VSAN and Network IO Control / VDS part 2

About a week ago I wrote this article about VSAN and Network IO Control. I originally wrote a longer article that contained more options for configuring the network part but decided to leave a section out of it for simplicity sake. I figured as more questions would come I would publish the rest of the content I developed. I guess now is the time to do so.

In the configuration described below we will have two 10GbE uplinks teamed (often referred to as “etherchannel” or “link aggregation”). Due to the physical switch capabilities the configuration of the virtual layer will be extremely simple. We will take the following recommended minimum bandwidth requirements in to consideration for this scenario:

  • Management Network –> 1GbE
  • vMotion VMkernel –> 5GbE
  • Virtual Machine PG –> 2GbE
  • Virtual SAN VMkernel interface –> 10GbE

When the physical uplinks are teamed (Multi-Chassis Link Aggregation) the Distributed Switch load balancing mechanism is required to be configured as:

  1. IP-Hash
    or
  2. LACP

It is required to configure all portgroups and VMkernel interfaces on the same Distributed Switch using either LACP or IP-Hash depending on the type physical switch used. Please note all uplinks should be part of the same etherchannel / LAG. Do not try to create anything fancy here as a physically and virtually incorrectly configured team can and probably will lead to more down time!

  • Management Network VMkernel interface = LACP / IP-Hash
  • vMotion VMkernel interface = LACP / IP-Hash
  • Virtual Machine Portgroup = LACP / IP-Hash
  • Virtual SAN VMkernel interface = LACP / IP-Hash

As various traffic types will share the same uplinks we also want to make sure that no traffic type can push out other types of traffic during times of contention, for that we will use the Network IO Control shares mechanism.

We will work under the assumption that only have 1 physical port is available and all traffic types share the same physical port for this exercise. Taking a worst case scenario approach in to consideration will guarantee performance even in a failure scenario. By taking this approach we can ensure that Virtual SAN always has 50% of the bandwidth to its disposal while leaving the remaining traffic types with sufficient bandwidth to avoid a potential self-inflicted DoS. When both Uplinks are available this will equate to 10GbE, when only one uplink is available the bandwidth is also cut in half; 5GbE. It is recommended to configure shares for the traffic types as follows:

 

Traffic Type Shares Limit
Management Network  20 n/a
vMotion VMkernel Interface  50 n/a
Virtual Machine Portgroup  30 n/a
Virtual SAN VMkernel Interface  100 n/a

 

The following diagram depicts this configuration scenario.

Disable “Disk.AutoremoveOnPDL” in a vMSC environment!

Last week I tweeted the recommendation to disable the advanced setting Disk.AutoremoveOnPDL in a vSphere 5.5 vMSC environment:

Based on this tweet I received a whole bunch of questions. Before I explain why I want to point out that I have contacted the folks in charge of the vMSC program and have requested them to publish a KB article asap on this subject.

With vSphere 5.5 a new setting was introduced called “Disk.AutoremoveOnPDL”. When you install 5.5 this setting is set to 1 which means it is enabled. What it does is the following:

The host automatically removes the PDL device and all paths to the device if no open connections to the device exist, or after the last connection closes. If the device returns from the PDL condition, the host can discover it, but treats it as a new device. Data consistency for virtual machines on the recovered device is not guaranteed.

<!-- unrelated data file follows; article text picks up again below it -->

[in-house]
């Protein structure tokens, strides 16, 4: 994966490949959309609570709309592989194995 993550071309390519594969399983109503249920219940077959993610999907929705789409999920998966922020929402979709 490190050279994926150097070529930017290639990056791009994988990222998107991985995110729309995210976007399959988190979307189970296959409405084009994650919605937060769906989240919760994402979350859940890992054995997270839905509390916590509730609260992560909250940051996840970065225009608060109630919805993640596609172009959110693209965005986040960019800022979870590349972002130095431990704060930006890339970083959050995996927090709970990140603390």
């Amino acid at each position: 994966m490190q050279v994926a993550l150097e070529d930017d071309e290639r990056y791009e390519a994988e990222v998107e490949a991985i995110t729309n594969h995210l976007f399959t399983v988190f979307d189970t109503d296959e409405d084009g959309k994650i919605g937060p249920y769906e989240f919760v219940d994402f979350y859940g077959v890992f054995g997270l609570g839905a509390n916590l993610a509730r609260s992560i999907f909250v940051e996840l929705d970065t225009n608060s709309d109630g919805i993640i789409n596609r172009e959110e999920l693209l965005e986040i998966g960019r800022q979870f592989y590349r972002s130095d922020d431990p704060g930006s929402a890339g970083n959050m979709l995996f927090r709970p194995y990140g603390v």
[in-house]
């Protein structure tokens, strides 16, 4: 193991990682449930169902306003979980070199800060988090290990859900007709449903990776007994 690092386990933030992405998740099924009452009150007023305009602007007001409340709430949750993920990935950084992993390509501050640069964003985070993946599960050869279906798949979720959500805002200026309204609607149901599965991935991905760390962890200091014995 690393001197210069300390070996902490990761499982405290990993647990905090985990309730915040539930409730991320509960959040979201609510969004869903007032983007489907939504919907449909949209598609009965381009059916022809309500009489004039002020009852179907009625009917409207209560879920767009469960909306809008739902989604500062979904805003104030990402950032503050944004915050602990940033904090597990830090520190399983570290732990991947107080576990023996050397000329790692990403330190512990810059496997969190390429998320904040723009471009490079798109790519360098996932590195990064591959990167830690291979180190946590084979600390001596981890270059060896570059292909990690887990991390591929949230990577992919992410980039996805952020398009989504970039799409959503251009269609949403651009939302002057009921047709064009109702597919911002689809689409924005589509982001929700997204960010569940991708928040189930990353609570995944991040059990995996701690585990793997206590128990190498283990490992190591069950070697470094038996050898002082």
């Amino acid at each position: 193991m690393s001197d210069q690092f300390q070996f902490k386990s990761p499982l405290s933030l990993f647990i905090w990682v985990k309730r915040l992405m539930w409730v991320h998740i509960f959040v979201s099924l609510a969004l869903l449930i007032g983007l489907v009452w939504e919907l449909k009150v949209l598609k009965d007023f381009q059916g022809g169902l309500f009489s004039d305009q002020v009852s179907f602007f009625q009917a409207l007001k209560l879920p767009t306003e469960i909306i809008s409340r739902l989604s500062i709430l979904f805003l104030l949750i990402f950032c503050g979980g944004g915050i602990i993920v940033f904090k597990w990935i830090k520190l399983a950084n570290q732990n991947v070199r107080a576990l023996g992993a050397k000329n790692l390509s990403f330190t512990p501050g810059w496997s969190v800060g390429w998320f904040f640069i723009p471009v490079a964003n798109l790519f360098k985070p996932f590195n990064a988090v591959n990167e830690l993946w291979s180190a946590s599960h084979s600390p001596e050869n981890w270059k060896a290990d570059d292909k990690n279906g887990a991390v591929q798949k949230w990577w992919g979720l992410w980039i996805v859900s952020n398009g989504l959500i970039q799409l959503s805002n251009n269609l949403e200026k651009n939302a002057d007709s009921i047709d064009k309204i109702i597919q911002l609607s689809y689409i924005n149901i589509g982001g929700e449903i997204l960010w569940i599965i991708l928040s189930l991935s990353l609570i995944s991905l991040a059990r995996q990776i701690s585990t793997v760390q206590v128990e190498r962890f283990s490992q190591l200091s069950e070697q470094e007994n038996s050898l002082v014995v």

(Source: http://pubs.vmware.com/vsphere-55/index.jsp?topic=%2Fcom.vmware.vsphere.storage.doc%2FGUID-45CF28F0-87B1-403B-B012-25E7097E6BDF.html)

In a vMSC environment you can understand that removing devices which are in a PDL state is not desired. As when the issue that caused the PDL has been solved (from a networking or array perspective) customers would expect the LUNs to automatically appear again. However, as they have been removed a “rescan” is needed to show these devices again instantly, or you will need to wait for the vSphere periodic path evaluation to occur. As you can imagine, in a vSphere Metro Storage Cluster environment (stretched storage) you expect devices to always be there instantly on recovery… even when they are in a PDL or APD state they should be available instantly when the situation has been resolved.

For now, I recommend to set Disk.AutoremoveOnPDL to 0 instead of the default of 1:

Hopefully soon this KB on the topic of Disk.AutoremoveOnPDL will be updated to reflect this.

Startup News Flash part 8

Part 8 already of the Startup News Flash. It is just a short one, not too many new things but some worth mentioning in my opinion.

Infinio just announced Infinio Accelerator 1.0. I wrote about what Infinio is and does in this article, in short: Infinio has developed a virtual appliance that sits in between your virtual machine storage traffic and your NFS datastore. The Infinio virtual appliance enhances storage performance by caching IO. Their primary use case is to do caching in memory. Infinio’s primary marketing message is: “100% software only – No new hardware, no reboots, no downtime”. It will accelerate any workload type running on NFS and is available for a shockingly (if you ask me) low price of 499, and they offer a free 30-day trial.

Recently a new startup was revealed named Coho Data, formerly known as Convergent.io. I wrote an introduction about them a couple of weeks ago which I suggest reading to get a better understanding of what Coho is or does. In short: Coho Data built a scale-out hybrid storage solution (NFS for VM workloads). With hybrid meaning a mix of SATA and SSD. This for obvious reasons, SATA bringing you capacity and flash providing you raw performance. Today I read an article about a new round of funding, 25 Million lead by Andreesseen Horowitz. Yes, that is no pocket change indeed. Hopefully this new round of funding will allow Coho to bring things to the next level! Congratulations…